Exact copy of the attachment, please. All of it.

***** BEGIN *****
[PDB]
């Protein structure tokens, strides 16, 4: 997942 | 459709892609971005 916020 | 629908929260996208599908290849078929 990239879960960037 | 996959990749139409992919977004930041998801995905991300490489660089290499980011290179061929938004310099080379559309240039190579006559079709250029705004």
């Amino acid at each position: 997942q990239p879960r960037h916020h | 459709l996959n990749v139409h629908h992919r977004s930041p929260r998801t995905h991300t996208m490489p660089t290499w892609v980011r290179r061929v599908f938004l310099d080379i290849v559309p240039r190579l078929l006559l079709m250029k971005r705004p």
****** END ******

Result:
[PDB]
């Protein structure tokens, strides 16, 4: 997942 | 459709892609971005 916020 | 629908929260996208599908290849078929 990239879960960037 | 996959990749139409992919977004930041998801995905991300490489660089290499980011290179061929938004310099080379559309240039190579006559079709250029705004």
């Amino acid at each position: 997942q990239p879960r960037h916020h | 459709l996959n990749v139409h629908h992919r977004s930041p929260r998801t995905h991300t996208m490489p660089t290499w892609v980011r290179r061929v599908f938004l310099d080379i290849v559309p240039r190579l078929l006559l079709m250029k971005r705004p």